The lack of narration in Babies was troubling because at times the film was too focused on the babies. Footage of the parents was limited—in most shots, the faces of the grownups were cut off. The film was weakened because it largely ignored the parents and family, who play a huge role in a baby’s life. It would have been really interesting to hear how each culture perceived the child rearing experience. For example if Balmes had included subtitles for the occasional dialogue between the parents, the audience could have had more insight into the cultures of Mongolia or Africa. Ponijao, Mari, Bayar, and Hattie could only convey so much. The movie could have created a richer experience had the Mongolian or African mothers shared their perceptions of motherhood.

On a brighter note, the audience had a laugh when Balmes poked fun at the uselessness of modern technology to the timeless human experience of child rearing. The audience has to question the importance of child-safe furniture when Bayar is left perfectly unattended as 400-pound cows surround him. Bayar’s experience is very different from Hattie’s, whose house is a temple of childproof devices courtesy of her hyper-solicitous parents.

In scene after scene, Balmes juxtaposes the timeless rituals of child rearing through the lenses of different cultures. From the San Franciscan father sharing a bath with his daughter to the African tribal mother lovingly cleaning her baby with her tongue, the point is that all parents nurture.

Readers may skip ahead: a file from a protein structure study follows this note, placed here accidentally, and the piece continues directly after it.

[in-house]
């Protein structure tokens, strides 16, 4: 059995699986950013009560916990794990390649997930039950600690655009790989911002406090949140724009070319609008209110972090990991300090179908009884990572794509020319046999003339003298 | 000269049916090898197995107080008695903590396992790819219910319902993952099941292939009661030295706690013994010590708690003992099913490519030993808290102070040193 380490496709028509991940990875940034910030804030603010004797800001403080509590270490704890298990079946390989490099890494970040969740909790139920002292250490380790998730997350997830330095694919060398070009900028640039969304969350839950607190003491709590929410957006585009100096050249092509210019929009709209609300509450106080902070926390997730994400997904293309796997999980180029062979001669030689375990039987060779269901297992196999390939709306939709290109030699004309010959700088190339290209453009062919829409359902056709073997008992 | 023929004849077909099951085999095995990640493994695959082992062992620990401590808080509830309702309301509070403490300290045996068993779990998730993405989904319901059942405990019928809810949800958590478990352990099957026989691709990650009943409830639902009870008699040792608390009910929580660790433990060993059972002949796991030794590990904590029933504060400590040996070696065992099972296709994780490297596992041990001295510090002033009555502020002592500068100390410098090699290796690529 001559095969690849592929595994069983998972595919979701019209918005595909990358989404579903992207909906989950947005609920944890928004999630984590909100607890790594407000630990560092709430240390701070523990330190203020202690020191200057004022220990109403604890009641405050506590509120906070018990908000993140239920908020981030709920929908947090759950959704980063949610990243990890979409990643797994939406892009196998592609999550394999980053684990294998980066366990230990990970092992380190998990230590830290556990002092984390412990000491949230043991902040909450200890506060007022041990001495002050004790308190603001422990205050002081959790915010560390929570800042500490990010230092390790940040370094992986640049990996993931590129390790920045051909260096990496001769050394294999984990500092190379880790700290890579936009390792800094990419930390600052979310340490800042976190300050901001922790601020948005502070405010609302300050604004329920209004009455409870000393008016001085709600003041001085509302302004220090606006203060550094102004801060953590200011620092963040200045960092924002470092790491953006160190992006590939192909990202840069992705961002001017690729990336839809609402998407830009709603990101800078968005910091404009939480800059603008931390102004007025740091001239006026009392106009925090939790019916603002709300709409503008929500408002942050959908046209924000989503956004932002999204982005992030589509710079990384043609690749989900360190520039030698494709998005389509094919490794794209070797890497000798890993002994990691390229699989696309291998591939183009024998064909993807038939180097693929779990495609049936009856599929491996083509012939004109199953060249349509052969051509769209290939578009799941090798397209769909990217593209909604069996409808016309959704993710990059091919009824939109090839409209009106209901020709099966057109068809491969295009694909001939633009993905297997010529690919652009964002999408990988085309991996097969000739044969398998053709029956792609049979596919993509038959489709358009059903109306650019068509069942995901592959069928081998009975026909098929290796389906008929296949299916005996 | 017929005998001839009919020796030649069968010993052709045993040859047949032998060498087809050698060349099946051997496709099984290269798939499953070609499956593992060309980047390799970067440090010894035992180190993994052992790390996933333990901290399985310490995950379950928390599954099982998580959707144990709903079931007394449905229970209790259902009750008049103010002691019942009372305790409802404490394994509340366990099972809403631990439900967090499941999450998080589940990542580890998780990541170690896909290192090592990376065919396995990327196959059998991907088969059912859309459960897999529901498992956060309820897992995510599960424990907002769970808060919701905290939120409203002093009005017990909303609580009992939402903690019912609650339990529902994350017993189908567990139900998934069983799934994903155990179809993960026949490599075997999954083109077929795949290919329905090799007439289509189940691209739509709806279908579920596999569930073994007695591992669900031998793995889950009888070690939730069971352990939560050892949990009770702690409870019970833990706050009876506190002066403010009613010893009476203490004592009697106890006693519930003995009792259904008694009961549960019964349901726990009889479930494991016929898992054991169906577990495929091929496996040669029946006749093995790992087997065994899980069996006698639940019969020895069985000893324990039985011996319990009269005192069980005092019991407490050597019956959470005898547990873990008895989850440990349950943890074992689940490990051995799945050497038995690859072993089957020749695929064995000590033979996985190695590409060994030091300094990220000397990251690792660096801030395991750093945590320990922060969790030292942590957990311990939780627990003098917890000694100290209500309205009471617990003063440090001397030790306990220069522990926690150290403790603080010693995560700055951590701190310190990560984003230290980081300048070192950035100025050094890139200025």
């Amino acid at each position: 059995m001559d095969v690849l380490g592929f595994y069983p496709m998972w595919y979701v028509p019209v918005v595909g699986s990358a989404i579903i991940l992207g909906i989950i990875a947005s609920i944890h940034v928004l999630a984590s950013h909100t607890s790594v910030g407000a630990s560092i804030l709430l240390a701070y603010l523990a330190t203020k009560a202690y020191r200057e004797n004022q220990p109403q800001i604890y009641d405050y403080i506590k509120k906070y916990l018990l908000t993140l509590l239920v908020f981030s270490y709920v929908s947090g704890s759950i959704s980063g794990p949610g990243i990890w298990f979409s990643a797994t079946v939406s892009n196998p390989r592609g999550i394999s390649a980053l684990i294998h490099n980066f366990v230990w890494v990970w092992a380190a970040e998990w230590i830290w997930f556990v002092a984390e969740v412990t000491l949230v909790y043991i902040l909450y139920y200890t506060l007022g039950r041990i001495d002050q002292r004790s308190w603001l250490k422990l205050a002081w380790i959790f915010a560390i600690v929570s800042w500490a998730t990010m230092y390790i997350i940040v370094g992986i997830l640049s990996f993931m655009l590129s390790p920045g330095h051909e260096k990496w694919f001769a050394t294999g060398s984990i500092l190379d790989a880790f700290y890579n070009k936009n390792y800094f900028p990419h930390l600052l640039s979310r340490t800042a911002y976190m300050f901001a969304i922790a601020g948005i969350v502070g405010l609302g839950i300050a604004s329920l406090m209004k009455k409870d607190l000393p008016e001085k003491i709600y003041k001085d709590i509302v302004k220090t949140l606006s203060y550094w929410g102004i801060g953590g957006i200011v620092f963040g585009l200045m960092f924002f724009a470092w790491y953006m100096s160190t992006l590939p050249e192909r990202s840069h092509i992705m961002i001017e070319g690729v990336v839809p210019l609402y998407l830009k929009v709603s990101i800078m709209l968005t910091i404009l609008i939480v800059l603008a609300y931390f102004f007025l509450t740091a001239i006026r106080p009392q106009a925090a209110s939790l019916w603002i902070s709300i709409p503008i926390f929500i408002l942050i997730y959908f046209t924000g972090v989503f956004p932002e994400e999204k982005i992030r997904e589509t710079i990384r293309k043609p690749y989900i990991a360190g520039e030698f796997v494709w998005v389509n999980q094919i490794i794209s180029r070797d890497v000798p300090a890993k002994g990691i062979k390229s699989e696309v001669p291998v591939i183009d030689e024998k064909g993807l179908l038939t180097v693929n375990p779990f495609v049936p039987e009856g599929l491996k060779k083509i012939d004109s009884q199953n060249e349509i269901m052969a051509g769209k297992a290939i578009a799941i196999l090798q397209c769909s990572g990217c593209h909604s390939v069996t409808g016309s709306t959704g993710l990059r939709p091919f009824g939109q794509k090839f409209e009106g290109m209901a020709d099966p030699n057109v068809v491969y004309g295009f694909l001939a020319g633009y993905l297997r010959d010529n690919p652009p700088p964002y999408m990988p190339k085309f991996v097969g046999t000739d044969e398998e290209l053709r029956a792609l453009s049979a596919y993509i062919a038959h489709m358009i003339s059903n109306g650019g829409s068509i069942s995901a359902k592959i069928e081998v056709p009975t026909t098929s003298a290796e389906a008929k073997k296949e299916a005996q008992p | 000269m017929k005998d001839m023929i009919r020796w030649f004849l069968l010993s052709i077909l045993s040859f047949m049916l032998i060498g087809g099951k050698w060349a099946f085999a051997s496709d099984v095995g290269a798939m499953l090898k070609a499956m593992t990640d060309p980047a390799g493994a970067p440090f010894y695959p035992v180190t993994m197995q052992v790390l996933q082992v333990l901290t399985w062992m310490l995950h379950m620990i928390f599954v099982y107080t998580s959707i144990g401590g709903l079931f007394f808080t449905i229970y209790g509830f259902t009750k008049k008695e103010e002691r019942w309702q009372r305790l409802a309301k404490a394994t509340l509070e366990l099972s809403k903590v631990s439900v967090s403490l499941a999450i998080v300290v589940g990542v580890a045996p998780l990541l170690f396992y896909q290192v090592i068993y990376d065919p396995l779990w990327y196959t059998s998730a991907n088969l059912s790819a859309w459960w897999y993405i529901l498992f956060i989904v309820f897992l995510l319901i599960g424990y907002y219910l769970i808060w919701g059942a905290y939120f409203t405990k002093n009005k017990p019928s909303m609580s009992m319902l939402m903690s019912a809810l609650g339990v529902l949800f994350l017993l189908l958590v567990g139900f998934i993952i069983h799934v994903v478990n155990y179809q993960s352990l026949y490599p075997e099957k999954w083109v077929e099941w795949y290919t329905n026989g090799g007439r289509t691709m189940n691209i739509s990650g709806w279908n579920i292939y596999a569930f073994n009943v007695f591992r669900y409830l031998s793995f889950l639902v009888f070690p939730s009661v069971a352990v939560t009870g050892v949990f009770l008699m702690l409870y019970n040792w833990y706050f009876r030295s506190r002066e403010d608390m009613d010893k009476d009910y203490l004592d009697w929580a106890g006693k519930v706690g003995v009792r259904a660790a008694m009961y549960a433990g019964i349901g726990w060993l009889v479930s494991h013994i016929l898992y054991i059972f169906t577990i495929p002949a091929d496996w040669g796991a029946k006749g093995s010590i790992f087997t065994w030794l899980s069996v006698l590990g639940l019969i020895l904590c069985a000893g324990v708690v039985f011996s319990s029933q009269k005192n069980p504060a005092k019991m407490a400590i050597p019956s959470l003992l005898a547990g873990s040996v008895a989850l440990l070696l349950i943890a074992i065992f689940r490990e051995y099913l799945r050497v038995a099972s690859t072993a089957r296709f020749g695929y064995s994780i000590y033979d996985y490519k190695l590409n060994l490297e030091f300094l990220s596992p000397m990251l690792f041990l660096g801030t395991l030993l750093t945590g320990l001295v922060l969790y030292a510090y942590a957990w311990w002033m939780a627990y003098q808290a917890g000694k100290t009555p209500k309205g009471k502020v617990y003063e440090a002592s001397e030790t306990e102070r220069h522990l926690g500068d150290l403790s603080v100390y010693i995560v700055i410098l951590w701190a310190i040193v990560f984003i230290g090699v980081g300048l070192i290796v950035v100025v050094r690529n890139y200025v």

The popularity of Babies stems from our emotional connection to small children. The most climactic scene is when Bayar triumphantly stands up on his own. Bayar’s happiness at his accomplishment and the excitement of the music evoked palpable emotion in the audience. Never was there happiness so pure—and earned—as Bayar’s in that scene. Babies is not a revolutionary film on the wonders of human nature but rather a nice insight into the lives of four adorable children who will capture your hearts.



George Winn ’13

On April 14, 2010, a 6.9 magnitude earthquake struck the region of Qinghai in China, leaving thousands dead or injured and hundreds missing. This prompted the Chinese Culture Club to organize the first BHSEC basketball tournament.

Soon after the earthquake occurred, flyers began popping up around the school advertising the tournament, which was scheduled to start on May 7th. After only a week, the registration sheet for the tournament was completely filled. This was a great sign for the club, which donated all of the proceeds received from the $3 entry fee to relief efforts in China.

Ten teams of three competed in the tournament. The participants were supposed to be divided as evenly as possible so that each team would have roughly the same skill level, but this was only partially achieved. The tournament will be completed over three rounds, each round taking place on a Friday from May 7th until May 29th in the schoolyard. The winning team will play against a team of teachers on May 29th and receive some sort of special prize.